The initial draft of the proposed military briefing on the issue of EFPs, which asserted flatly that EFPs were being manufactured and smuggled to Iraqi Shi’ite groups directly by the Iranian regime, was met with unanimous objection from the State Department, Defense Department and National Security Council staff, as administration officials themselves stated publicly.
Terror and truth
Sir Hugh Orde speaks rarely heard truth when he says that he has never heard of a terrorist campaign that was “policed out”, adding that he could not think of one that had not ended through negotiation.
There has been an unshakeable faith in Europe that western law-enforcement officers could pad around the bazaars of Rawalpindi and in the refugee camps of the Middle East hunting-down “bad actors”. It has been a fantasy fuelled by the conviction in the west that “secular” Muslim societies must at heart be pro-western – surely they must share the antipathy many in the west feel toward movements motivated by Islam? The flawed assumption has been that these seculars loathe movements such as Hizbullah, and would become the west’s ready collaborators in undermining them.
But as Sir Hugh evidently is aware from his own Irish experience of resistance movements, it was never this simple. In one family around the dinner table would sit one brother in one wing of the IRA; another would belong to Sinn Fein, and yet another would be in the employ of the British – and yet, all saw themselves as Irish nationalists.
And the winner is … the Israel lobby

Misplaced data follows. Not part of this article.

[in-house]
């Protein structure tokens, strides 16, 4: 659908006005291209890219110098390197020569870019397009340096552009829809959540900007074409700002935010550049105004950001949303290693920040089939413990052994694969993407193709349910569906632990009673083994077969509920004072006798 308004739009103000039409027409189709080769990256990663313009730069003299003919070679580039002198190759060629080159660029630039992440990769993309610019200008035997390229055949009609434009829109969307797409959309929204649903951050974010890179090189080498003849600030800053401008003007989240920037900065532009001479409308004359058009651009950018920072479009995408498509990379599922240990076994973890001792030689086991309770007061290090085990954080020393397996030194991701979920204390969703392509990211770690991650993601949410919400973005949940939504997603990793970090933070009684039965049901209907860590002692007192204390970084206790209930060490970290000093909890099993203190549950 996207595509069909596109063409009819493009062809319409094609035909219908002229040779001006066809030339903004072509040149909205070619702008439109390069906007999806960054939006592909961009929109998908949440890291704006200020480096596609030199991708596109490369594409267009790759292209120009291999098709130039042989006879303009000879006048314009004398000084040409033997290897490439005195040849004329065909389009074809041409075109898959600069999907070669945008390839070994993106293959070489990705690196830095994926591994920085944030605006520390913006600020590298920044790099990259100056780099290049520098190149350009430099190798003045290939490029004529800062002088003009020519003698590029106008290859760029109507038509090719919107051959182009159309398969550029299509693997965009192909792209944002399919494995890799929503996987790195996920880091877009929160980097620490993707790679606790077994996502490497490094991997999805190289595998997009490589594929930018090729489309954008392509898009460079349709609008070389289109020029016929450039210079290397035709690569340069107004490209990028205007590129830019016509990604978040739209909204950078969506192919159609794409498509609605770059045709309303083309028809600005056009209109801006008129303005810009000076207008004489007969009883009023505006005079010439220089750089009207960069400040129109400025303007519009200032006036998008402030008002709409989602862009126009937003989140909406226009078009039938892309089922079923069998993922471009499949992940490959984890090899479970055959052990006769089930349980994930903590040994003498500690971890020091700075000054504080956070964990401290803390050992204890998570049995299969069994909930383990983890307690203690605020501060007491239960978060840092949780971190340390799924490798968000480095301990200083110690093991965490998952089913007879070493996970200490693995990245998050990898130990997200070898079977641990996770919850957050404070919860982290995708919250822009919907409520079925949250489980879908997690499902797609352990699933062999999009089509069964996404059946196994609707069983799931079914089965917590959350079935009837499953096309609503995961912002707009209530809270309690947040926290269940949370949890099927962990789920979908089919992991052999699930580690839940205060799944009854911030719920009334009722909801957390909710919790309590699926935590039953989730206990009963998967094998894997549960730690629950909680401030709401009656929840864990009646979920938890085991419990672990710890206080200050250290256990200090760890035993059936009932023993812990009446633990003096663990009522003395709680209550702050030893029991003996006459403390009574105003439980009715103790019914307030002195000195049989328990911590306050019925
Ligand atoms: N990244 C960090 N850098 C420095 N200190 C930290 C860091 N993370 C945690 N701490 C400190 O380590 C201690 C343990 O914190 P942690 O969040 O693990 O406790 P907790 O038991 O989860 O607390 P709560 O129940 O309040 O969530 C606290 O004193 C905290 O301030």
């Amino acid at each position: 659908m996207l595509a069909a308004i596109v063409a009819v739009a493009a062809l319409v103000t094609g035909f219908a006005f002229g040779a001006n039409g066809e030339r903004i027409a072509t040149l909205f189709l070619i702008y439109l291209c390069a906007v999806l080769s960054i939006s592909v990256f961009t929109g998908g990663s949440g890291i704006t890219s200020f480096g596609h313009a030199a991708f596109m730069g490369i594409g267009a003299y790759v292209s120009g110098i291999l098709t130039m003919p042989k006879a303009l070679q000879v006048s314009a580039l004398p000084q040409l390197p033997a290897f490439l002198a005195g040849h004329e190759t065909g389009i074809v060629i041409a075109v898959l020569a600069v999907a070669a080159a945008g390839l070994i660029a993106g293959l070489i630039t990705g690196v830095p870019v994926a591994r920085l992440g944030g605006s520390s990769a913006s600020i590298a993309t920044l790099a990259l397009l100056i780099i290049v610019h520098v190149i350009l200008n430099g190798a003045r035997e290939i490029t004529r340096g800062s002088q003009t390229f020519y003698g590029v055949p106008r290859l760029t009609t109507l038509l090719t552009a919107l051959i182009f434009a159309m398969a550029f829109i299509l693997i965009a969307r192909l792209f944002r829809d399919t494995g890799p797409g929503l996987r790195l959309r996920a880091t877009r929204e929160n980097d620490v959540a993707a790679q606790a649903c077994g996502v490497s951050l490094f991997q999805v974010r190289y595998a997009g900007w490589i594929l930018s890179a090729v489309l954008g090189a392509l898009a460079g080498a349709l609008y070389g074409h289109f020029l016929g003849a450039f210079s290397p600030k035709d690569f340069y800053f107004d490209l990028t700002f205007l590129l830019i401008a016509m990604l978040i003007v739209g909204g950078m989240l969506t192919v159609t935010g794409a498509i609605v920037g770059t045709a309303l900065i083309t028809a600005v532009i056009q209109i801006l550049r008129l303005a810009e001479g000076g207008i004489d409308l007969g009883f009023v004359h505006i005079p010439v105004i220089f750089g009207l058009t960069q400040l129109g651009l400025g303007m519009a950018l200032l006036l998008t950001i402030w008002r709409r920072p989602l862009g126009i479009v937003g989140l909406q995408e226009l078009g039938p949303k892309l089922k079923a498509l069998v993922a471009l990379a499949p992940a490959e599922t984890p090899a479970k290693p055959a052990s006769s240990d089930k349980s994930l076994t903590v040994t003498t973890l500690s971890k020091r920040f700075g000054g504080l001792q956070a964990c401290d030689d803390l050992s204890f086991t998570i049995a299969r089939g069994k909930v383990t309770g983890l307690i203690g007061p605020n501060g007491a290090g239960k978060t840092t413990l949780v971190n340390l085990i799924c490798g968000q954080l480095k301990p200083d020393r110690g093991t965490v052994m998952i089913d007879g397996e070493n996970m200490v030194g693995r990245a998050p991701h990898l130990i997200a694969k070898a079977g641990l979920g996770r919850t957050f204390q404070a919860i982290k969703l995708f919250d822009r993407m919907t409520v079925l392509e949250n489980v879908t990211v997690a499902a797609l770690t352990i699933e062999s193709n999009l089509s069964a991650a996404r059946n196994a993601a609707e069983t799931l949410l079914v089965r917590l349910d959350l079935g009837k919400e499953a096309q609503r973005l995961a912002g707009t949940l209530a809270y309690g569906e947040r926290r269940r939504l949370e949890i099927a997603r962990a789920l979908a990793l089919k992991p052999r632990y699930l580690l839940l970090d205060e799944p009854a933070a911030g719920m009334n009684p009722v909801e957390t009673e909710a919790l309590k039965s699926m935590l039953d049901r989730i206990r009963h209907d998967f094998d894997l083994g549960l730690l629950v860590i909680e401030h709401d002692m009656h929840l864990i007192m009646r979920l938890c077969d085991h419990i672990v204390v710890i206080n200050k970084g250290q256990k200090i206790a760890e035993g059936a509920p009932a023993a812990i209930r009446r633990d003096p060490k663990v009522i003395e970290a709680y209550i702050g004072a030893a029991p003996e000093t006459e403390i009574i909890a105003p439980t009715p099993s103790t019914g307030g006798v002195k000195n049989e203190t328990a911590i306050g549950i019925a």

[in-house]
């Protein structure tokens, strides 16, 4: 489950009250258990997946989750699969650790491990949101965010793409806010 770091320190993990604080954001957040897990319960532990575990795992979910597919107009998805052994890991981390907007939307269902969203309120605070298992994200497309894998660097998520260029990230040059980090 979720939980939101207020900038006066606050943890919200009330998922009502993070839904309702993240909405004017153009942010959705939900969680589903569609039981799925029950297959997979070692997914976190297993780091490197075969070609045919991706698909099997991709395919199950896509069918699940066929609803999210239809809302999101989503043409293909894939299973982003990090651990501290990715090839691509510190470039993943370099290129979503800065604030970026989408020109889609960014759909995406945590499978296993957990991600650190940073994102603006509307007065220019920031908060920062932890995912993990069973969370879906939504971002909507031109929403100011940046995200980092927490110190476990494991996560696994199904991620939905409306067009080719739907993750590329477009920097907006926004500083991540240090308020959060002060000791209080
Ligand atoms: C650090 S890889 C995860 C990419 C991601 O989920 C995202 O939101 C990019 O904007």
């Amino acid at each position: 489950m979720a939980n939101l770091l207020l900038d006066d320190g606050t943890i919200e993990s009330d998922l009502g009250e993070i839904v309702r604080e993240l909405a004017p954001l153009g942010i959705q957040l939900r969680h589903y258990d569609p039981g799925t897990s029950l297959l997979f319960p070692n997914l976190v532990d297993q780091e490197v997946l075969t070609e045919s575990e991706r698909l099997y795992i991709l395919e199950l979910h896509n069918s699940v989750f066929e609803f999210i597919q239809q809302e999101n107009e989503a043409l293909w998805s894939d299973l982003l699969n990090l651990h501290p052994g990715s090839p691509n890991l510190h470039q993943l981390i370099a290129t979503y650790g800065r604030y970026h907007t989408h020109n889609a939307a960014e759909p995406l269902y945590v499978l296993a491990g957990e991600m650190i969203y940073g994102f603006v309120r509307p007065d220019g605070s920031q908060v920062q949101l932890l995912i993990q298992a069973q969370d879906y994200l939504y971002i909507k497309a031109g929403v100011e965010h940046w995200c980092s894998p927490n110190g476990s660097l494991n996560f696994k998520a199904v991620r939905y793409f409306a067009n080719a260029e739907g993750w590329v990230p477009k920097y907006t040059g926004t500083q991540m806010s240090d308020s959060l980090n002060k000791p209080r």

They’re all here – and they’re all ready to party. The three United States presidential candidates – John McCain, Hillary Clinton and Barack Obama. Madam House speaker Nancy Pelosi. Most US senators and virtually half of the US Congress. Vice President Dick Cheney’s wife, Lynne. Secretary of State Condoleezza Rice. Embattled Israeli Prime Minister Ehud Olmert. And a host of Jewish and non-Jewish political and academic heavy-hitters among the 7,000 participants.
Such star power wattage, a Washington version of the Oscars, is the stock in trade of AIPAC – the American Israel Public Affairs Committee, the crucial player in what is generally known as the Israel lobby and which holds its annual Policy Conference this week in Washington at which most of the heavyweights will deliver lectures.
‘Syria to meet with weapons inspectors about site bombed by Israel
Nine months after Israel bombed an alleged Syrian nuclear site, the government of President Bashar al-Assad has agreed to hold talks in Damascus with the U.N. nuclear watchdog agency about the remote desert compound, the International Atomic Energy Agency announced yesterday, ending a long deadlock over access to the location.
Syria will allow international access to the al-Kibar site on the Euphrates River, but has turned down the IAEA’s request to go to at least three other facilities that U.S. intelligence says may be connected to a reactor and a clandestine nuclear weapons program, said Western diplomats familiar with the talks, which are scheduled for June 22-24. The other sites include possible reprocessing facilities, which are essential for production of fissile material.
The new face of Islam
Important Muslim thinkers, including some on whom bin Laden depended for support, have rejected his vision of jihad. Once sympathetic publics in the Middle East and South Asia are growing disillusioned. As CIA Director Michael Hayden said last week, “Fundamentally, no one really liked Al Qaeda’s vision of the future.” At the same time, and potentially much more important over the long run, a new vision of Islam, neither bin Laden’s nor that of the traditionalists who preceded him, is taking shape. Momentum is building within the Muslim world to re-examine what had seemed immutable tenets of the faith, to challenge what had been taken as literal truths and to open wide the doors of interpretation (ijtihad) that some schools of Islam tried to close centuries ago.